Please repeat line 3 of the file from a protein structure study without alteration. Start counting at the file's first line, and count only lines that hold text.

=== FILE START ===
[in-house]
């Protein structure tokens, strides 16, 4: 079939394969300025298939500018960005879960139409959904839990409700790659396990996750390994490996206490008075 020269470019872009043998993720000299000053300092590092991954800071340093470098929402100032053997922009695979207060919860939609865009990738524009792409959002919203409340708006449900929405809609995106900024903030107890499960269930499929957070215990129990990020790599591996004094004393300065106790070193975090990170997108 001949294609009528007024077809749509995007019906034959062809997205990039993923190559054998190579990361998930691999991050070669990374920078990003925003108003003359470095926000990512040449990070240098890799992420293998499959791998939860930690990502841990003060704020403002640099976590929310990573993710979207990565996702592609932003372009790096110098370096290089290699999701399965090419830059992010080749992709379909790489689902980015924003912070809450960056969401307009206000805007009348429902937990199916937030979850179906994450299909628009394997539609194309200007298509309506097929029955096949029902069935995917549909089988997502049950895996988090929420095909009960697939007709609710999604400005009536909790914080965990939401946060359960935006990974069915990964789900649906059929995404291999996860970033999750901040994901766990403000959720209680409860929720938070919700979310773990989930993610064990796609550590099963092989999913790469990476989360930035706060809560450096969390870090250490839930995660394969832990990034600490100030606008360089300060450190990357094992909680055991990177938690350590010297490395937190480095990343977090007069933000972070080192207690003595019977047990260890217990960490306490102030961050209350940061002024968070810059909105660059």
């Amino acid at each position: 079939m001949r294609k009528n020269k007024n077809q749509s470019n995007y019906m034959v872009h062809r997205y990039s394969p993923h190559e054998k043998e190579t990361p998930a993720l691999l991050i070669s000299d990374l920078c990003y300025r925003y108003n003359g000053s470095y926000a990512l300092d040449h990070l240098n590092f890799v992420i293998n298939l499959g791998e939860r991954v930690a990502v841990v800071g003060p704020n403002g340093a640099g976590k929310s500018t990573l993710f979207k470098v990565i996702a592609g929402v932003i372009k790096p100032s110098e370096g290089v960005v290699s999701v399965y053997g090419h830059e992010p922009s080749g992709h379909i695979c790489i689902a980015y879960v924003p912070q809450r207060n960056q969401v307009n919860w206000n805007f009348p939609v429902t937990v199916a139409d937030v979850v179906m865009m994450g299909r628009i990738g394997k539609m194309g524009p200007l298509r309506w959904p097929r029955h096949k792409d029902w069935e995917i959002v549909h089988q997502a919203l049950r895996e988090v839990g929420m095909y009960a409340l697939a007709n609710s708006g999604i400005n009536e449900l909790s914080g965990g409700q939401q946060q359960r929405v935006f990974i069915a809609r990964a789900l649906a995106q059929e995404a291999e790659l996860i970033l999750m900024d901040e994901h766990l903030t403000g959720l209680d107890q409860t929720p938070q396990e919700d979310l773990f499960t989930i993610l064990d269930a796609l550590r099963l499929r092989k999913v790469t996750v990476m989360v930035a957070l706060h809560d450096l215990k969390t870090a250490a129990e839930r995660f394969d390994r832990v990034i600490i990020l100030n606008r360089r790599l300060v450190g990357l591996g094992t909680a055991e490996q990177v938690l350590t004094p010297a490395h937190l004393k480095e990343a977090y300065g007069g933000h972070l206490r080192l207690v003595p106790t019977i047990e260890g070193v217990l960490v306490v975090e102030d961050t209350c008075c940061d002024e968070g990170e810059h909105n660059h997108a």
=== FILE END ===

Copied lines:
């Amino acid at each position: 079939m001949r294609k009528n020269k007024n077809q749509s470019n995007y019906m034959v872009h062809r997205y990039s394969p993923h190559e054998k043998e190579t990361p998930a993720l691999l991050i070669s000299d990374l920078c990003y300025r925003y108003n003359g000053s470095y926000a990512l300092d040449h990070l240098n590092f890799v992420i293998n298939l499959g791998e939860r991954v930690a990502v841990v800071g003060p704020n403002g340093a640099g976590k929310s500018t990573l993710f979207k470098v990565i996702a592609g929402v932003i372009k790096p100032s110098e370096g290089v960005v290699s999701v399965y053997g090419h830059e992010p922009s080749g992709h379909i695979c790489i689902a980015y879960v924003p912070q809450r207060n960056q969401v307009n919860w206000n805007f009348p939609v429902t937990v199916a139409d937030v979850v179906m865009m994450g299909r628009i990738g394997k539609m194309g524009p200007l298509r309506w959904p097929r029955h096949k792409d029902w069935e995917i959002v549909h089988q997502a919203l049950r895996e988090v839990g929420m095909y009960a409340l697939a007709n609710s708006g999604i400005n009536e449900l909790s914080g965990g409700q939401q946060q359960r929405v935006f990974i069915a809609r990964a789900l649906a995106q059929e995404a291999e790659l996860i970033l999750m900024d901040e994901h766990l903030t403000g959720l209680d107890q409860t929720p938070q396990e919700d979310l773990f499960t989930i993610l064990d269930a796609l550590r099963l499929r092989k999913v790469t996750v990476m989360v930035a957070l706060h809560d450096l215990k969390t870090a250490a129990e839930r995660f394969d390994r832990v990034i600490i990020l100030n606008r360089r790599l300060v450190g990357l591996g094992t909680a055991e490996q990177v938690l350590t004094p010297a490395h937190l004393k480095e990343a977090y300065g007069g933000h972070l206490r080192l207690v003595p106790t019977i047990e260890g070193v217990l960490v306490v975090e102030d961050t209350c008075c940061d002024e968070g990170e810059h909105n660059h997108a």